Caring for an aging or ailing loved one is never easy – but throw in a fulltime job, kids of your own, and a busy household, and it’s easy to feel overwhelmed fast.

Nearly half of all caregivers have trouble balancing work and caregiving, and 20 to 40% of them suffer from depression.

But just because you’re a caregiver doesn’t mean you’re doomed to live a life of stress and burnout. It’s possible to care for a loved one without sacrificing your physical or mental health.

Ask for and accept help

Caregiving is tough work. What makes it tougher is that many caregivers don’t ask for help or accept it when it’s offered.

Why? Caregiver’s guilt. They fear that by admitting the toll caregiving is taking on them, it’ll seem like they don’t care about their loved one’s wellbeing.

Caregivers can overcome their guilt by focusing on the primary goal: keep their loved one safe, happy, and healthy.

If you can’t achieve this goal because you’re stressed, overwhelmed, exhausted, or burned-out, then it’s time to ask loved ones in your family and circle of friends for a little help.

Start by asking for help with the mundane tasks of everyday life, like cleaning and laundry.

When you’re comfortable getting help from others, it becomes easier to ask for help with heavier tasks like administering medication

Know your limits

Caregivers tend to underestimate how long something will take; this is a recipe for stress. If you overbook and overschedule yourself to the point of feeling frazzled by noon every day, your health will suffer.

Take a good long look at your schedule and do your best to overestimate how long things will take.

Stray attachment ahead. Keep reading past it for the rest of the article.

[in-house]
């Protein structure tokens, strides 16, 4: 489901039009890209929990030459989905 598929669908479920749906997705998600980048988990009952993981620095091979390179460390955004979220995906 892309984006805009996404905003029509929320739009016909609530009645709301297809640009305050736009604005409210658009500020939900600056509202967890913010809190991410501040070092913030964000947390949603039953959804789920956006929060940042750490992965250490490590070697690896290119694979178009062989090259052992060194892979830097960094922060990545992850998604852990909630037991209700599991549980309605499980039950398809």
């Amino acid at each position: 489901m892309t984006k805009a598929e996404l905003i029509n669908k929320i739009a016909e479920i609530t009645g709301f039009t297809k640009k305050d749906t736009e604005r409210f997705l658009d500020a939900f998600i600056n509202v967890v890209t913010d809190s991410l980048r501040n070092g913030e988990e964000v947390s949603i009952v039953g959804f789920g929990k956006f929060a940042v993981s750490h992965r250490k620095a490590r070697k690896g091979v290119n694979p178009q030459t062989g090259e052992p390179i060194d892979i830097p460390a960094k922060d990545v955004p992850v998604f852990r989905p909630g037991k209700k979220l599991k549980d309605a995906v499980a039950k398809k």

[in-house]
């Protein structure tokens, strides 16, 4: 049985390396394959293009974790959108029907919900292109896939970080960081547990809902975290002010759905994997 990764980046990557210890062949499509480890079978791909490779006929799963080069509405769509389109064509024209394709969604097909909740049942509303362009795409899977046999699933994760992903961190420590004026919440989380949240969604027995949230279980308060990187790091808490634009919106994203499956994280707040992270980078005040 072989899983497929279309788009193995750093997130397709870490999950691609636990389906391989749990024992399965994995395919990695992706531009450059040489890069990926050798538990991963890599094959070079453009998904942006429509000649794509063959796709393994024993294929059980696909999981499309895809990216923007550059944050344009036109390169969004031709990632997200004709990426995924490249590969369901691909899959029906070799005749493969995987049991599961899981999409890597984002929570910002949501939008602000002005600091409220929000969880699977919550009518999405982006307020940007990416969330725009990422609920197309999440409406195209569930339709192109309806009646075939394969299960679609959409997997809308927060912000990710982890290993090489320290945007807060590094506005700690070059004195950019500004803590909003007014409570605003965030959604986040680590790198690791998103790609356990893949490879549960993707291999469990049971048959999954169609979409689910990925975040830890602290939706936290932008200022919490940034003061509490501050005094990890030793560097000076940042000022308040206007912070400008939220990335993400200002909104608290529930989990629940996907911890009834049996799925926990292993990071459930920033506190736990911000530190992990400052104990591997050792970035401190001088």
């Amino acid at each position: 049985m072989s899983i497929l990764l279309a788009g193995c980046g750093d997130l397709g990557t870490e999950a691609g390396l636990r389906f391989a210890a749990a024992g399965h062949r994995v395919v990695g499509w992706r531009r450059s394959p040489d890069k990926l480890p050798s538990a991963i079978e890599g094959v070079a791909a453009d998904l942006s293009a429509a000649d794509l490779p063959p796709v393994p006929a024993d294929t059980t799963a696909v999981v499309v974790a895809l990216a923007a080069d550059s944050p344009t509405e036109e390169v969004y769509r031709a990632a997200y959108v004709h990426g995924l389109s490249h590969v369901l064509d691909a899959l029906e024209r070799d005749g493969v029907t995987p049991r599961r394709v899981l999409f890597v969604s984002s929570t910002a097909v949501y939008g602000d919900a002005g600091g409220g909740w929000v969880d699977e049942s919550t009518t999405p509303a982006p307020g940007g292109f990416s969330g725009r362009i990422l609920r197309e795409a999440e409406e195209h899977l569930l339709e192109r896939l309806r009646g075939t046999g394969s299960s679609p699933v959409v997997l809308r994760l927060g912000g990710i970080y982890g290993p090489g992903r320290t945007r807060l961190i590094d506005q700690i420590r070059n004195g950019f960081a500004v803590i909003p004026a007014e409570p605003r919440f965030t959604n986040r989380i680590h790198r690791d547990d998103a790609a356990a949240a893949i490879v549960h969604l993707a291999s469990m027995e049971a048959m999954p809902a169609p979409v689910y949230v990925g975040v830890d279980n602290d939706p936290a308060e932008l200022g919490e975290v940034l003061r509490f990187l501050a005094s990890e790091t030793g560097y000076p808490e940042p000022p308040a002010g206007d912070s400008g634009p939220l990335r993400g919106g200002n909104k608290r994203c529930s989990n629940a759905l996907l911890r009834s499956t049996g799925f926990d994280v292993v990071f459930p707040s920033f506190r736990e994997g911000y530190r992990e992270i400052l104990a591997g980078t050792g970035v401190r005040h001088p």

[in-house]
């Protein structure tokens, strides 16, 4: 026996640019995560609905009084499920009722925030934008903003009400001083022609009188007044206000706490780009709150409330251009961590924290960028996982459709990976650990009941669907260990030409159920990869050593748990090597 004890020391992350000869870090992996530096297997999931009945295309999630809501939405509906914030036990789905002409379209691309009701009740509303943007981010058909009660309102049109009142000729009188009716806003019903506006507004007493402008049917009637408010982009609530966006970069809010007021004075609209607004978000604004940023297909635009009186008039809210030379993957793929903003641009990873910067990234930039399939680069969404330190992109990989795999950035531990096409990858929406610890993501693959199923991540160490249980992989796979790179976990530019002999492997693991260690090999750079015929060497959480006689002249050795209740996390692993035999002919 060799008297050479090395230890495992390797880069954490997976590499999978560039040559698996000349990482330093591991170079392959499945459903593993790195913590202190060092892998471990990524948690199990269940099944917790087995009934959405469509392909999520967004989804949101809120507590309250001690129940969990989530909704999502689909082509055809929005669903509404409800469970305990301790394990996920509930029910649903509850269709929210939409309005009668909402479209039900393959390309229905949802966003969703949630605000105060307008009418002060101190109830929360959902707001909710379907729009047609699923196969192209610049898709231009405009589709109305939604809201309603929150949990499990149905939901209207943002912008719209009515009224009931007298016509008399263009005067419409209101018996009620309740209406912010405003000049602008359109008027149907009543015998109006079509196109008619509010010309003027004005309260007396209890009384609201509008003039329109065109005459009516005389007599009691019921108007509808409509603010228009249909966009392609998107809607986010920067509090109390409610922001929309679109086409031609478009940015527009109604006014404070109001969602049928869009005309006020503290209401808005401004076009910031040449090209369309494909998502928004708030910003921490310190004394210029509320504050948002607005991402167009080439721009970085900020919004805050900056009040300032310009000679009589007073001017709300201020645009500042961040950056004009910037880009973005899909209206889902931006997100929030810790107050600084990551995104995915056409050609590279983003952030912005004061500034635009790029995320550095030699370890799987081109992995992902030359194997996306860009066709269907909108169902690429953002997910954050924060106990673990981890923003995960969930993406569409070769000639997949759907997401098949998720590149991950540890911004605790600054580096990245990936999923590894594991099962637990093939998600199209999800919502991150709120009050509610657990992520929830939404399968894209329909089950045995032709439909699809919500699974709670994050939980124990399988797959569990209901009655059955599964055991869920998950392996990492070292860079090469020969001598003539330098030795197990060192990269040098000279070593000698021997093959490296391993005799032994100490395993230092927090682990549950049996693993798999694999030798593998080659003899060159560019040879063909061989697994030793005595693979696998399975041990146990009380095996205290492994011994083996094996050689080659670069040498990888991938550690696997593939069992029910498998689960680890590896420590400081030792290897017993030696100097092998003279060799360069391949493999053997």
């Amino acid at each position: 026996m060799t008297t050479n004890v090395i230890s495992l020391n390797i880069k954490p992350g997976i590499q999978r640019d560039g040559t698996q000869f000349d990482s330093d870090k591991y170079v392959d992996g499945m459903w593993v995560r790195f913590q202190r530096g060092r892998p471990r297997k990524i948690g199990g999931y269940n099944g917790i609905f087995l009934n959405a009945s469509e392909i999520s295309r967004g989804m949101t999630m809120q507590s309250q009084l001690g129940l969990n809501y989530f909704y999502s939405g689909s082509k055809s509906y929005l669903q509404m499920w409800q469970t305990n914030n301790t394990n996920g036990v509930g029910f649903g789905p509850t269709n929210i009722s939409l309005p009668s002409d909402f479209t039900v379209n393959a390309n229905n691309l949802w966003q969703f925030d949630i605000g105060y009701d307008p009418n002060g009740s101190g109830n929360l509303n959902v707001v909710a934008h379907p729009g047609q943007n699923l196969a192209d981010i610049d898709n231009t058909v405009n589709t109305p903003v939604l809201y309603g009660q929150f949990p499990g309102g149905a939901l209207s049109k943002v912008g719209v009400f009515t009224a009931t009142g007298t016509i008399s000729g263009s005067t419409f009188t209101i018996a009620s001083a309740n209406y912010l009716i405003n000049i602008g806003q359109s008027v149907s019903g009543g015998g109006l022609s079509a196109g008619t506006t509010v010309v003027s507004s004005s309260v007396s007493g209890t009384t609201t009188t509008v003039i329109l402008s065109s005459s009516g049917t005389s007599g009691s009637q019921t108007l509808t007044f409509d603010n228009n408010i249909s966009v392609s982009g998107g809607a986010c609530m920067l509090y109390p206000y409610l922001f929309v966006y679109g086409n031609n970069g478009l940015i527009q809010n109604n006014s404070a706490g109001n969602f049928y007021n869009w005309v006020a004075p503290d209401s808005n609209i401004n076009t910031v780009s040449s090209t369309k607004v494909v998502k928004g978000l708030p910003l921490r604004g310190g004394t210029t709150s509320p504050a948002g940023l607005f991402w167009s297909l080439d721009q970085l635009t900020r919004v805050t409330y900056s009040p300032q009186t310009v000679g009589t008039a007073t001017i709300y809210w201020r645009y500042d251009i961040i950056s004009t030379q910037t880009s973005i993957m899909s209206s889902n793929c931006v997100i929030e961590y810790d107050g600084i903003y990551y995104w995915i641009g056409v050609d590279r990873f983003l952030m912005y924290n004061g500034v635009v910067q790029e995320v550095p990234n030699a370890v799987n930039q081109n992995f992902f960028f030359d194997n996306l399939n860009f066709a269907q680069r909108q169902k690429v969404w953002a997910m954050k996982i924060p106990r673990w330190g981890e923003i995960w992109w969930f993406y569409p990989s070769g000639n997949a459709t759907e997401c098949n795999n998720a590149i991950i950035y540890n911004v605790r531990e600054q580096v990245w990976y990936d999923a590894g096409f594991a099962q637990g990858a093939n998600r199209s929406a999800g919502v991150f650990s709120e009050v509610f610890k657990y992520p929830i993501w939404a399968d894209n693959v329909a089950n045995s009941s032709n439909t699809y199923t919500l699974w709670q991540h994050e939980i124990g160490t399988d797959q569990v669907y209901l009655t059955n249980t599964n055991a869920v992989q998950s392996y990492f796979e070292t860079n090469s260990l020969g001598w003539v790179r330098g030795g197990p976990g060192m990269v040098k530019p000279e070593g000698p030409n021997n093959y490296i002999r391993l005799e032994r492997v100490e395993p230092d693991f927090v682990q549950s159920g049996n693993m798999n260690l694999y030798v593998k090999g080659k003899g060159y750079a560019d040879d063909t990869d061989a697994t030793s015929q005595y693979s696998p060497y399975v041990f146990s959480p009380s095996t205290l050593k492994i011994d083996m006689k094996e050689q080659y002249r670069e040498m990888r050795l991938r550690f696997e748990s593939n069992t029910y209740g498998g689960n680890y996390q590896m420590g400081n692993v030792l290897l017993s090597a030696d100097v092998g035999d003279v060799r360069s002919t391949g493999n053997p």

If you end up with a few free minutes, you can easily fill them, which is better than scrambling to get too many things done in too little time.

Also, remember to get enough sleep. Burnout happens faster if you’re not taking good care of your health.

Even if you have a lot to do during the day, set a firm bedtime for yourself and your loved one, and do your best to stick to it. Anything that isn’t an emergency can wait until the next day.

You’ll feel more alert and less stressed when well-rested. So, get your rest because lowering your stress levels is one of the keys to avoiding caregiver burnout.

Get a pet

The elderly and ailing are at risk for loneliness, so providing them with company and companionship is part of your duties as a caregiver.

Most caregivers are so busy that they have very little time to sit down and chat.

But, a well-mannered adult cat or small dog can provide extra companionship for your loved one, lower their stress levels, and boost their mood.

If the idea of getting a pet when you’re already stressed is scary, ask another family member to take on the additional responsibilities. If you explain why the pet is necessary, they’ll likely be happy to help.

Start a conversation about assisted living facilities

If your loved one’s care becomes too much for you to manage even with all the extra help, it may be time to have a conversation about moving them to an assisted living facility.

You may feel guilty for even thinking about it, but the important thing is your loved one’s health, safety, happiness, and quality of care.

Start the conversation with the facts such as cost, quality of care, and risks. Obtaining and sharing that information makes it much easier to decide what’s best for you and your loved one.

Caring for an aging or ailing loved one is one of the most rewarding things you can do, but you also need to take care of your health and wellbeing.

Avoiding burnout allows you to be fully present for your loved one, and to be a much more caring and loving caregiver.

Photo by Micheile Henderson on Unsplash

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